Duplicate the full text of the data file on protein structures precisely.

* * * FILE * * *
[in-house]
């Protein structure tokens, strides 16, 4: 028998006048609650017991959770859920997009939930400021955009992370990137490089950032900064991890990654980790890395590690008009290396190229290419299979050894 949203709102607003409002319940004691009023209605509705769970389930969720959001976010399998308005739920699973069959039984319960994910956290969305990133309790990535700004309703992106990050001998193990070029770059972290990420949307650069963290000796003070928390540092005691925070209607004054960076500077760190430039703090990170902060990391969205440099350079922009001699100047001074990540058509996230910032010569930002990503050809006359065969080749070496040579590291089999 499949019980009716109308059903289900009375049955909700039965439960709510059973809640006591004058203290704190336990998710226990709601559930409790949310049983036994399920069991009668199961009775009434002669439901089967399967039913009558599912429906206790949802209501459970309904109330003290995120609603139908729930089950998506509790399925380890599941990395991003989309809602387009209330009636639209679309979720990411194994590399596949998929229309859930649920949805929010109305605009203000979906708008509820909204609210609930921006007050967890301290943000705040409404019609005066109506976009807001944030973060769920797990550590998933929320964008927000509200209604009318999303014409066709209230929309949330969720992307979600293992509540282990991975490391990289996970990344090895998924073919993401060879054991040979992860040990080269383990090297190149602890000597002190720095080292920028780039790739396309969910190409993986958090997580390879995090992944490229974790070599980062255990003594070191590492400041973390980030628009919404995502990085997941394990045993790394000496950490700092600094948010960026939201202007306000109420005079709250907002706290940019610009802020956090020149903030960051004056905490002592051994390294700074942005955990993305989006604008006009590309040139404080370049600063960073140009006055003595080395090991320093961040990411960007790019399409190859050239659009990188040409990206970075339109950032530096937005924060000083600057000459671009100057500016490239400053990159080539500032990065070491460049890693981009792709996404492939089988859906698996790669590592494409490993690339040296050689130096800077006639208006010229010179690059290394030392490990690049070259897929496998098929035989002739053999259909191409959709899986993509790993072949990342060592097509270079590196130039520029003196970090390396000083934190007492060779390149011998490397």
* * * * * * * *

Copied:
[in-house]
């Protein structure tokens, strides 16, 4: 028998006048609650017991959770859920997009939930400021955009992370990137490089950032900064991890990654980790890395590690008009290396190229290419299979050894 949203709102607003409002319940004691009023209605509705769970389930969720959001976010399998308005739920699973069959039984319960994910956290969305990133309790990535700004309703992106990050001998193990070029770059972290990420949307650069963290000796003070928390540092005691925070209607004054960076500077760190430039703090990170902060990391969205440099350079922009001699100047001074990540058509996230910032010569930002990503050809006359065969080749070496040579590291089999 499949019980009716109308059903289900009375049955909700039965439960709510059973809640006591004058203290704190336990998710226990709601559930409790949310049983036994399920069991009668199961009775009434002669439901089967399967039913009558599912429906206790949802209501459970309904109330003290995120609603139908729930089950998506509790399925380890599941990395991003989309809602387009209330009636639209679309979720990411194994590399596949998929229309859930649920949805929010109305605009203000979906708008509820909204609210609930921006007050967890301290943000705040409404019609005066109506976009807001944030973060769920797990550590998933929320964008927000509200209604009318999303014409066709209230929309949330969720992307979600293992509540282990991975490391990289996970990344090895998924073919993401060879054991040979992860040990080269383990090297190149602890000597002190720095080292920028780039790739396309969910190409993986958090997580390879995090992944490229974790070599980062255990003594070191590492400041973390980030628009919404995502990085997941394990045993790394000496950490700092600094948010960026939201202007306000109420005079709250907002706290940019610009802020956090020149903030960051004056905490002592051994390294700074942005955990993305989006604008006009590309040139404080370049600063960073140009006055003595080395090991320093961040990411960007790019399409190859050239659009990188040409990206970075339109950032530096937005924060000083600057000459671009100057500016490239400053990159080539500032990065070491460049890693981009792709996404492939089988859906698996790669590592494409490993690339040296050689130096800077006639208006010229010179690059290394030392490990690049070259897929496998098929035989002739053999259909191409959709899986993509790993072949990342060592097509270079590196130039520029003196970090390396000083934190007492060779390149011998490397």